The leadership team has maintained the good quality of education in the school since the last inspection. The school’s values as an inclusive church school are seen throughout the school community. Governors are highly skilled and are an integral part of the community. They hold the school to account through continual support and challenge. Your collaboration with local schools has improved the accuracy of pupils’ progress information. Pupils in the resource base, the maple group, receive an individual timetable based on their academic need. Adults engage pupils and ensure that transitions are seamless to avoid undue stress. Parents of pupils in the group meet regularly with leaders and regard the school highly. They want their children to be a part of this community. They told me how much they appreciate the work that the school does to ensure that their children feel included in the school. Leaders have long-term plans for the resource base and see it as an important part of the school. One parent told me they were ‘impressed by how each child is seen and treated as unique’. You and your leaders have addressed the areas for improvement identified at the previous inspection. The most able pupils receive appropriate challenge and recent outcomes at key stage 2 are above the national average for this group of pupils. You use assessment information to ensure early intervention is in place so that any gaps in pupils’ understanding are addressed. There is a more consistent approach to the management of your early years provision than at the time of the previous inspection. The curriculum in the early years rightly concentrates on children’s communication skills. Outcomes for the Reception class are improving and have done so consistently for the past three years. Safeguarding is effective. You and the leadership team have ensured that all safeguarding arrangements are fit for purpose. The school has appropriate policies and procedures in place. You and your leaders, including governors, manage the school’s safeguarding arrangements extremely well. Leaders act swiftly when any issues arise, seek external advice as necessary and respond appropriately to it. Governors challenge the school to ensure safeguarding is a high priority. Leaders and governors take part in regular safeguarding training, including safer recruitment. Pupils told me that they enjoy their learning and that adults have high expectations of their behaviour. They are taught how to stay safe, including how to manage their online safety. Parents are informed about how to keep their children safe. The school’s newsletter regularly includes safeguarding advice. Inspection findings Recent pupils’ outcomes in phonics in Year 1 have been below those of pupils nationally. You and your leaders identified phonics as an area for improvement because in the Year 1 phonics screening check in 2017 fewer pupils met the expected standard compared with the proportion of pupils nationally. You have renewed the focus on phonics teaching through collaborative planning across key stage 1 and in the early years. Teaching staff have met regularly to discuss pupils’ learning, and ensure that accurate monitoring of progress takes place. I listened to pupils in Reception and key stage 1 read. Reception children confidently read familiar words and attempted, generally successfully, to use their phonics decoding skills to read unfamiliar ones. In phonics, teachers’ expectations are high. Pupils are taught about the pitfalls of similar sounding digraphs such as ‘ir’ and ‘ur’ and how to distinguish between them. Parents have attended phonics workshops where they had the opportunity to learn how to support their children. Pupils make good progress in phonics from their starting points. Of those pupils who did not reach the expected standard in phonics at the end of Year 1 last year, the majority reached it during their time in Year 2. Disadvantaged pupils’ recent key stage 2 outcomes in writing were below those of their peers nationally. Writing for all pupils, but especially for disadvantaged pupils, is an area that you have identified for improvement. The school uses its pupil premium funding well. You and your leaders review the impact of the additional support for disadvantaged pupils. Teaching staff have received specialist training in teaching pupils with dyslexia. You ensure that additional funding provides value for money and have introduced a ‘lessons learnt’ scheme for reviewing interventions and support. Speech and language therapy is used to improve communication skills and you have plans to broaden the volunteer reading programme. I saw that disadvantaged pupils are typically confident writers. They use adults’ guidance to help them to complete tasks to a high standard. Pupils described to me how they work independently to improve and extend their writing. Pupils in key stage 2 told me that they felt motivated to achieve pen licences and worked hard to gain them. They also told me that they know exactly what they need to do to improve their writing and handwriting. Ensuring that writing, particularly for disadvantaged pupils, improves further is a key priority for the school. Your emphasis on attendance has had a positive effect. Leaders have improved communication channels with parents. You have succeeded in raising the whole school community’s awareness of the issues surrounding attendance, including term-time holidays and the effect of persistent absence on pupils’ progress. Recent low attendance rates have been addressed and absence rates for current pupils are once more in line with the national average. Next steps for the school Leaders and those responsible for governance should ensure that: the school’s continued emphasis on writing for disadvantaged pupils leads to improved outcomes in line with those nationally. I am copying this letter to the chair of the governing body, the director of education for the Diocese of Southwark, the regional schools commissioner and the director of children’s services for Richmond Upon Thames. This letter will be published on the Ofsted website. Yours sincerely Jason Hughes Ofsted Inspector Information about the inspection I held meetings with you, senior leaders, middle leaders, teachers and members of the governing body. I held a meeting with the school’s improvement adviser. I took into account the views of 38 staff who responded to Ofsted’s online survey. I also took into account the 100 responses to Parent View. Together with leaders, I visited classrooms across the school and heard pupils read. I scrutinised school documents, including policies and safeguarding records, the school’s website and written records of governors’ meetings. I reviewed work in pupils’ books and held discussions with pupils about their learning. There were 84 responses to Ofsted’s survey for pupils.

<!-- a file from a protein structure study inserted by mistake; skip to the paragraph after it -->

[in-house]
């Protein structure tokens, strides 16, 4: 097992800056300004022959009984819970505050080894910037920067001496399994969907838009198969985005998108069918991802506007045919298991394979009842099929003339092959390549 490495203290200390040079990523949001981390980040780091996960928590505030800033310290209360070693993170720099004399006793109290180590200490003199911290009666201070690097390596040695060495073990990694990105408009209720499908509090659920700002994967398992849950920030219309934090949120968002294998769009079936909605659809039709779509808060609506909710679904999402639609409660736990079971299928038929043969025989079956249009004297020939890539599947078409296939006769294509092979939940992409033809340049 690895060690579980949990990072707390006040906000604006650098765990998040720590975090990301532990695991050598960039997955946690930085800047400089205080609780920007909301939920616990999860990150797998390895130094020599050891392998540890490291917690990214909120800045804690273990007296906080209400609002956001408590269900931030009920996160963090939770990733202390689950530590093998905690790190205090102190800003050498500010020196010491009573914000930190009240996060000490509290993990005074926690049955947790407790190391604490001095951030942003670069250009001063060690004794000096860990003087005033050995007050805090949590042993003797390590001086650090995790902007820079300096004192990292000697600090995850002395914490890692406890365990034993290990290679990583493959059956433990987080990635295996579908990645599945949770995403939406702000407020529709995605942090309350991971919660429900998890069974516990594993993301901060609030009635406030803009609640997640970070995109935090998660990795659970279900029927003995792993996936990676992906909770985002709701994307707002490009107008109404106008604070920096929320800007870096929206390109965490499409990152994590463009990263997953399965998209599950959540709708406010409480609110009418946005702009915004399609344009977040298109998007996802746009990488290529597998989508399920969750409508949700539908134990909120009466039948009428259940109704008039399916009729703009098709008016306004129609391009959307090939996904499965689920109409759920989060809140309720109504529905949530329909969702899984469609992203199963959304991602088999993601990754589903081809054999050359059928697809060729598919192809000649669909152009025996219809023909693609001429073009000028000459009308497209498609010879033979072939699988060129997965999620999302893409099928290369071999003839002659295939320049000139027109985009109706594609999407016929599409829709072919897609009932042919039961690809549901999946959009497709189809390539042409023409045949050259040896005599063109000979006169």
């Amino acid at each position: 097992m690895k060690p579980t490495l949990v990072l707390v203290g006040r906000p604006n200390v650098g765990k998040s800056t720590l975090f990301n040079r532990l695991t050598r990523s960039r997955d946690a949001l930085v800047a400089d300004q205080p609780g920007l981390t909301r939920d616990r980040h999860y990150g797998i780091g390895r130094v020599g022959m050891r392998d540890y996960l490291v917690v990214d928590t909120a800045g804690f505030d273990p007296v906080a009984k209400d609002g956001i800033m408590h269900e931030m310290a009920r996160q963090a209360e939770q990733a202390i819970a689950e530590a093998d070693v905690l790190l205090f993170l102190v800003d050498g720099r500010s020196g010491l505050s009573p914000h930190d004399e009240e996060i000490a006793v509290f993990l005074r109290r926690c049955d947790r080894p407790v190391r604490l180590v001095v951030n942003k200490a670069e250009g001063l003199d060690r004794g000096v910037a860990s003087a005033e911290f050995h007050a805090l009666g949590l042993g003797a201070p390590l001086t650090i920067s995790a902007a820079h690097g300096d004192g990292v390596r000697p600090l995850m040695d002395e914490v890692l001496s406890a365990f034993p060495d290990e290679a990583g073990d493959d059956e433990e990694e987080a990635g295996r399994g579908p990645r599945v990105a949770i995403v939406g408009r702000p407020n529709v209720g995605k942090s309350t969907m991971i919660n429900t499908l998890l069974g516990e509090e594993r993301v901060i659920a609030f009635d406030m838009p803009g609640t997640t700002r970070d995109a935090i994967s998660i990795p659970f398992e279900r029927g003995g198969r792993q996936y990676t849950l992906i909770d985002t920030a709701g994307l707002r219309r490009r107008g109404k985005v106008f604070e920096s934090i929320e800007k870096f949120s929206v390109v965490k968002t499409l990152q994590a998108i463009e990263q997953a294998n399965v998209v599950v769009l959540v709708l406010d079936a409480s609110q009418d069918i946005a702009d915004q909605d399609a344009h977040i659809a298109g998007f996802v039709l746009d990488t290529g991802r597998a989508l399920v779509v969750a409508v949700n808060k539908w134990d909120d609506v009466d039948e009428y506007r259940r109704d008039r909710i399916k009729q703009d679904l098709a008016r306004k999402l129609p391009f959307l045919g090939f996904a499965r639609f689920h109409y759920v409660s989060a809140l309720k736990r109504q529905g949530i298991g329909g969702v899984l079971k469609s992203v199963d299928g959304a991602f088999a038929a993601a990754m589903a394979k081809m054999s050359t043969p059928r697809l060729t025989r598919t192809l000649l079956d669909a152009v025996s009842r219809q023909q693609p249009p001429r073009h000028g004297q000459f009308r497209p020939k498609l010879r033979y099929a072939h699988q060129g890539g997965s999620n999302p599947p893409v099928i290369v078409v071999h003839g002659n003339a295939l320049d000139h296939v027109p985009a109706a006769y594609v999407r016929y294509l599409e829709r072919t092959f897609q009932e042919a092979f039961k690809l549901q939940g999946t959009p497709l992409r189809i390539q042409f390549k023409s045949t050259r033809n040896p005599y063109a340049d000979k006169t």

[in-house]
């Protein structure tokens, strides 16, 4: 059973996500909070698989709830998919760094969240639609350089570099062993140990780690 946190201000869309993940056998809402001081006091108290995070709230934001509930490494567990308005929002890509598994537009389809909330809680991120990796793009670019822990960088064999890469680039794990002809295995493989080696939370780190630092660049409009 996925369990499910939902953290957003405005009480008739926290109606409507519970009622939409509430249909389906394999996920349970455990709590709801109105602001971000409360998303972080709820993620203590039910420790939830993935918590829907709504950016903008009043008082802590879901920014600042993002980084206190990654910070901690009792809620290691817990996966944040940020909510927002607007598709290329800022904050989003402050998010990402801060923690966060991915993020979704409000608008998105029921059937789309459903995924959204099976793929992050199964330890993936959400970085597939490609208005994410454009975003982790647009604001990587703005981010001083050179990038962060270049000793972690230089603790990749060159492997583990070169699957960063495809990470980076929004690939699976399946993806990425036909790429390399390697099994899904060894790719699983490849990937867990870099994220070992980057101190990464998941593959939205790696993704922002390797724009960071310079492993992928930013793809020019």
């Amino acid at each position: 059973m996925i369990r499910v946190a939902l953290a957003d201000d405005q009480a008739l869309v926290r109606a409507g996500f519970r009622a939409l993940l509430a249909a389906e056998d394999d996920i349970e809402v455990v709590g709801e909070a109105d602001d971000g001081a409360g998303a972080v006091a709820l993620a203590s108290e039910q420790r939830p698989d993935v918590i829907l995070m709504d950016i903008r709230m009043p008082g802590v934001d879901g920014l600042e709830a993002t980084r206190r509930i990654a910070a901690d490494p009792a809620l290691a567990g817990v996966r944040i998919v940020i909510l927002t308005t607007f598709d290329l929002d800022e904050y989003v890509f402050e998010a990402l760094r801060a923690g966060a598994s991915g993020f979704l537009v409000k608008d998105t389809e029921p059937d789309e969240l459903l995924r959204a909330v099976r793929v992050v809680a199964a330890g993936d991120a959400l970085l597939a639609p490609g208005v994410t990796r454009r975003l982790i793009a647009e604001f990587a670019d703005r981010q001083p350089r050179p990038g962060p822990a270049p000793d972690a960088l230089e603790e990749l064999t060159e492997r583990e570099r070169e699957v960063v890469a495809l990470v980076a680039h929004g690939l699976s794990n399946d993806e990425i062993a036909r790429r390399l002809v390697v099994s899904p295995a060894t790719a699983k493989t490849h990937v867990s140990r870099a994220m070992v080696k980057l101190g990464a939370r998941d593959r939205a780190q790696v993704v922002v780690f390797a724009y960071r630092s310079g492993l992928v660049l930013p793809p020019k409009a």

Can I Get My Child Into This School?